A monetary recovery (i.e. settlement or judgment) that is compensation for bodily injury is generally not considered “gross income” and not subject to income tax. (Internal Revenue Code §§104-106) The policy behind this rule is that such monetary compensation is meant to make the injured party whole again, to “compensate” for what he or she has lost as a result of the injury, not to provide a windfall.
However, in order to be exempt from income tax, the plaintiff’s damages must be brought about by “physical” injury. Damages for purely emotional distress not caused by some physical injury (e.g. emotional distress caused by discrimination in the workplace) may, in fact, be considered “gross income” and therefore subject to taxation. (U.S. v. Burke (S.Ct. 1992)) Likewise, punitive damages are taxable as “gross income.” (O’Gilvie v. U.S. (S.Ct. 1996)) Punitive damages, which are intended to punish the defendant rather than compensate the plaintiff, are rarely imposed in civil courts because more than just negligent conduct is required. The defendant must have acted with “malice, oppression, or fraud” in injuring the plaintiff and this must be proven by “clear and convincing “ evidence. (i.e. with near 100% certainty).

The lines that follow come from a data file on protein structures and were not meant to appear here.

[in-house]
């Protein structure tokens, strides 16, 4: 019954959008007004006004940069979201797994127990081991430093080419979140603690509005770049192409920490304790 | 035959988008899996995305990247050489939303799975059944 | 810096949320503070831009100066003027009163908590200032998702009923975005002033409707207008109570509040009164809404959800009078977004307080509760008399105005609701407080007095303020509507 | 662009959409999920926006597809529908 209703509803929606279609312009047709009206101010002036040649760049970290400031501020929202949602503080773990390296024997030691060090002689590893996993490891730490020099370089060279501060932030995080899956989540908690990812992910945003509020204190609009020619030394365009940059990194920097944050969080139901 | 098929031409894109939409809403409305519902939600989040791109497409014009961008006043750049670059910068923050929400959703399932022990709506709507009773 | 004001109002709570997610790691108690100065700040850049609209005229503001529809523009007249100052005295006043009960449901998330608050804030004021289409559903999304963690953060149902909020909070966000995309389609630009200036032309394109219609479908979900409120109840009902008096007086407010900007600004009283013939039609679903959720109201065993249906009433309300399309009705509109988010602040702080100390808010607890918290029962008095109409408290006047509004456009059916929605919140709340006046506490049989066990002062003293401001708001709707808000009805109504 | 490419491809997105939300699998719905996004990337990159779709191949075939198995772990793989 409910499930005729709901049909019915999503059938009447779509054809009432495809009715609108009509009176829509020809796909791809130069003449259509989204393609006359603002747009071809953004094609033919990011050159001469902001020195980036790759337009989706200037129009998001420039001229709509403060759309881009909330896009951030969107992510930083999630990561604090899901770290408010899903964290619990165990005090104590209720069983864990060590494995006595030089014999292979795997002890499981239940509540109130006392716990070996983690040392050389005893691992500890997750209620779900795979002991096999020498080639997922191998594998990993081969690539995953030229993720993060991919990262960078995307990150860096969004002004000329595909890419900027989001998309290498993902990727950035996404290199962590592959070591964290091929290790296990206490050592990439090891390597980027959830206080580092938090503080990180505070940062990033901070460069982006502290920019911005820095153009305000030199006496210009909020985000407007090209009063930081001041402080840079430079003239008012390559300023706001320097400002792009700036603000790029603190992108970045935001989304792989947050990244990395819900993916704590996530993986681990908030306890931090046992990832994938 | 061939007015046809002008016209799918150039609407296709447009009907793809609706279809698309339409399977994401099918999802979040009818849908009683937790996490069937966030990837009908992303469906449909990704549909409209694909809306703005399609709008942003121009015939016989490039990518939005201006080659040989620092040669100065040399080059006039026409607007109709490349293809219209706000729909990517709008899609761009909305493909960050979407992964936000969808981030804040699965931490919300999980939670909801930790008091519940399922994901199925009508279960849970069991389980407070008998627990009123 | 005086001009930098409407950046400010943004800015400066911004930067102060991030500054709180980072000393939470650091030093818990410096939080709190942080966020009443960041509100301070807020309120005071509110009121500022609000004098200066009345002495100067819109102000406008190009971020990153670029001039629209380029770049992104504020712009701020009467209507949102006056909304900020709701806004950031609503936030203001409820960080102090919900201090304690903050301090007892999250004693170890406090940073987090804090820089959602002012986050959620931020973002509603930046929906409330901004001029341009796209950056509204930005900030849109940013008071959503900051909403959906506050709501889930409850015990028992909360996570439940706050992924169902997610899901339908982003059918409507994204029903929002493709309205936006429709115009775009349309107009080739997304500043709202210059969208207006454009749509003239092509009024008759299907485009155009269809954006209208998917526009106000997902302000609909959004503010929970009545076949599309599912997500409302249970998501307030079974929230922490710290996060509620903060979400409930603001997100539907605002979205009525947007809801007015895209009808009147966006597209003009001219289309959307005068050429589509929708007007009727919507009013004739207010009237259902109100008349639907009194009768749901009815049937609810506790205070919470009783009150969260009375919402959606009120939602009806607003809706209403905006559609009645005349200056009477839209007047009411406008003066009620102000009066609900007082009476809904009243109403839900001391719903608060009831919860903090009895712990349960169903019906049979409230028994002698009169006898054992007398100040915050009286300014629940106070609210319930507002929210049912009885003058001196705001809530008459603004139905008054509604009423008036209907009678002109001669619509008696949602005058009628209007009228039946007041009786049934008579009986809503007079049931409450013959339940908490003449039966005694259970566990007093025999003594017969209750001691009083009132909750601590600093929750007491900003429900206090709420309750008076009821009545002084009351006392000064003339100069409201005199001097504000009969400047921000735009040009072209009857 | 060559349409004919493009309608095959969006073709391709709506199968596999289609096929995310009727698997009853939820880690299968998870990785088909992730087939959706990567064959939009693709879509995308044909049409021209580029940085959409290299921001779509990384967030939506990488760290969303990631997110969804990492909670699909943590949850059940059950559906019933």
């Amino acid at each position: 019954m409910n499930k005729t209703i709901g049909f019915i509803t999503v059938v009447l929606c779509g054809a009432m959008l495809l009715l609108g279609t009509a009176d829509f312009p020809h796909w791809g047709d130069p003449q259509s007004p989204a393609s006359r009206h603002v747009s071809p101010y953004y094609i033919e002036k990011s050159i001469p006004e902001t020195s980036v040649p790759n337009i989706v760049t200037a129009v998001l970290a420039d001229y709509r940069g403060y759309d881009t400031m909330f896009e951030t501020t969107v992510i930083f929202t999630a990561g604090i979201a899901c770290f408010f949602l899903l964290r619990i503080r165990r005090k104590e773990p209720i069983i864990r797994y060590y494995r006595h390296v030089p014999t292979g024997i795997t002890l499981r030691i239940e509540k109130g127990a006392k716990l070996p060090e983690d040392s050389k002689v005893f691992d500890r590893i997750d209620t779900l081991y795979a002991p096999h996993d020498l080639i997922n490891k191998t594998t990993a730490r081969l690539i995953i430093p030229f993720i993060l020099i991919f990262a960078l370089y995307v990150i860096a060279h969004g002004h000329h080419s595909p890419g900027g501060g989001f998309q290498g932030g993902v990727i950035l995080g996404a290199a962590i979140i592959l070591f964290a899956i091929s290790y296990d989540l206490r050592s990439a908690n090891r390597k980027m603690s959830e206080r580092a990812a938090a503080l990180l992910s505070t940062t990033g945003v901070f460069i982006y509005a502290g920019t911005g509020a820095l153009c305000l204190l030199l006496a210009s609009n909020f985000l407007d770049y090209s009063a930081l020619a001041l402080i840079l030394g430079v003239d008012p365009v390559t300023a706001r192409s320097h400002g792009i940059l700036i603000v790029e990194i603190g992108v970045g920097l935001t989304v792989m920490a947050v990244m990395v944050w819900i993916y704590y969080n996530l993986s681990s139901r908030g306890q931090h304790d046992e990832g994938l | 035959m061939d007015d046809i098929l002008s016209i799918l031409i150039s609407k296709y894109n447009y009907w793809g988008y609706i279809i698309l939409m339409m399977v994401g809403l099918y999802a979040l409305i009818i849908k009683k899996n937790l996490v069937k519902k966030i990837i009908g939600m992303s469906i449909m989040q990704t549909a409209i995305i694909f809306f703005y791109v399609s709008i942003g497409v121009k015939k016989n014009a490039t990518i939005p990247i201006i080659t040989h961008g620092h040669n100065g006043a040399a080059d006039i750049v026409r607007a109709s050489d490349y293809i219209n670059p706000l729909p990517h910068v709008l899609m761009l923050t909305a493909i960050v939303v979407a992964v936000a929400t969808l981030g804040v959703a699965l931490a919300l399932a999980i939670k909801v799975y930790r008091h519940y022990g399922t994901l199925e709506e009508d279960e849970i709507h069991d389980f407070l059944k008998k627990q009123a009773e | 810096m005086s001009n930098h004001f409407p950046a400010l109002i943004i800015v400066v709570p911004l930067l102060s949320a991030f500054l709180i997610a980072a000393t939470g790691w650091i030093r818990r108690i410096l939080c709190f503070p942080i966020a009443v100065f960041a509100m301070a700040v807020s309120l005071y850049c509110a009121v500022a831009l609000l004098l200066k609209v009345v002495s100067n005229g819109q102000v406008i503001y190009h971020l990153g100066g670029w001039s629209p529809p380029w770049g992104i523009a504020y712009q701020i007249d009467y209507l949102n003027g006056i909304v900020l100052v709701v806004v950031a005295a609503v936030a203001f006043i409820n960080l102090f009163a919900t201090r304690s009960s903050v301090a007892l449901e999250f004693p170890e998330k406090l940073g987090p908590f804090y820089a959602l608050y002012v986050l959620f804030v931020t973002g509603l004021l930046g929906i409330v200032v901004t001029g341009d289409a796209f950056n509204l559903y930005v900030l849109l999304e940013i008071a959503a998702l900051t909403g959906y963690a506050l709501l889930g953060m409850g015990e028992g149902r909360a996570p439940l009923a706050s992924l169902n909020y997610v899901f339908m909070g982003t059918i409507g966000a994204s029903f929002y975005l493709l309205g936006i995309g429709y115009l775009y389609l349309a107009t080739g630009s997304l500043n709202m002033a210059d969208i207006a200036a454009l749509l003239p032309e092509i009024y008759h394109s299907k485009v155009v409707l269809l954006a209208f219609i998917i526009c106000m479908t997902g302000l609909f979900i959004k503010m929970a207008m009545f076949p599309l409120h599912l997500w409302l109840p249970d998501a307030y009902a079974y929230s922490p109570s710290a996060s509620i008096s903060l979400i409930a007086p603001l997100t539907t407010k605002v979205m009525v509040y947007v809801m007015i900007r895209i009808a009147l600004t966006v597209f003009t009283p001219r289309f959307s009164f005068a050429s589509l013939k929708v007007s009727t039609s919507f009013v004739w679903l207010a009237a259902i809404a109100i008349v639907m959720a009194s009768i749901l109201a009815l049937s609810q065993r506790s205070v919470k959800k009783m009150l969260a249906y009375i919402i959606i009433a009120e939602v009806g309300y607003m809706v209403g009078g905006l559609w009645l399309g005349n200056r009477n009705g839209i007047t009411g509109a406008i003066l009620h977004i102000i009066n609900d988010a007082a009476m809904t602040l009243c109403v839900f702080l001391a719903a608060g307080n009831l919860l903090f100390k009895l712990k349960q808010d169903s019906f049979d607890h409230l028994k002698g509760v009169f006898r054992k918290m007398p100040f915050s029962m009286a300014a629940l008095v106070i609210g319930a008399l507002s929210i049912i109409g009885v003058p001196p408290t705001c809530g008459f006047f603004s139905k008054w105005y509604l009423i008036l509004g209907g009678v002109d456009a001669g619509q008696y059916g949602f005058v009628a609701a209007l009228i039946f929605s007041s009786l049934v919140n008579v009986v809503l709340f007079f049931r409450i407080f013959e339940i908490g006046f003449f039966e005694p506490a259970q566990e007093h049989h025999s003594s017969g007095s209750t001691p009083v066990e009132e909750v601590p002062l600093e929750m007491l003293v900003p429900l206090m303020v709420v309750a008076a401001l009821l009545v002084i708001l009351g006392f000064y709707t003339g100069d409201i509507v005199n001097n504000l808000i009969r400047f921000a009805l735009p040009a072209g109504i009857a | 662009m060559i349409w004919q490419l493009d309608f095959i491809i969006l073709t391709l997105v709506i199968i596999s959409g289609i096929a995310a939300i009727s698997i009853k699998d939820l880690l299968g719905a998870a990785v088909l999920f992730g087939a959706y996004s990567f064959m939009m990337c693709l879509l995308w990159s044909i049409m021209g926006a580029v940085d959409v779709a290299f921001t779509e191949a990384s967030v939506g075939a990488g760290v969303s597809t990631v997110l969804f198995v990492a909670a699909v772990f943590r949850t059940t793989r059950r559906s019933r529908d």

In determining whether damages for personal injury are to be considered “gross income” and, therefore, subject to income tax, great weight is given to the settlement agreement, the contract which the parties sign to resolve the case. Therefore, it is important to craft the language of the settlement agreement to state that the compensation being received by the plaintiff is for “bodily injury” or “physical injury” if there is, in fact, a physical component to the damages suffered by the plaintiff.
Caveat: These are guidelines only. There are no guarantees when you are dealing with the IRS. Please make sure to consult your tax advisor.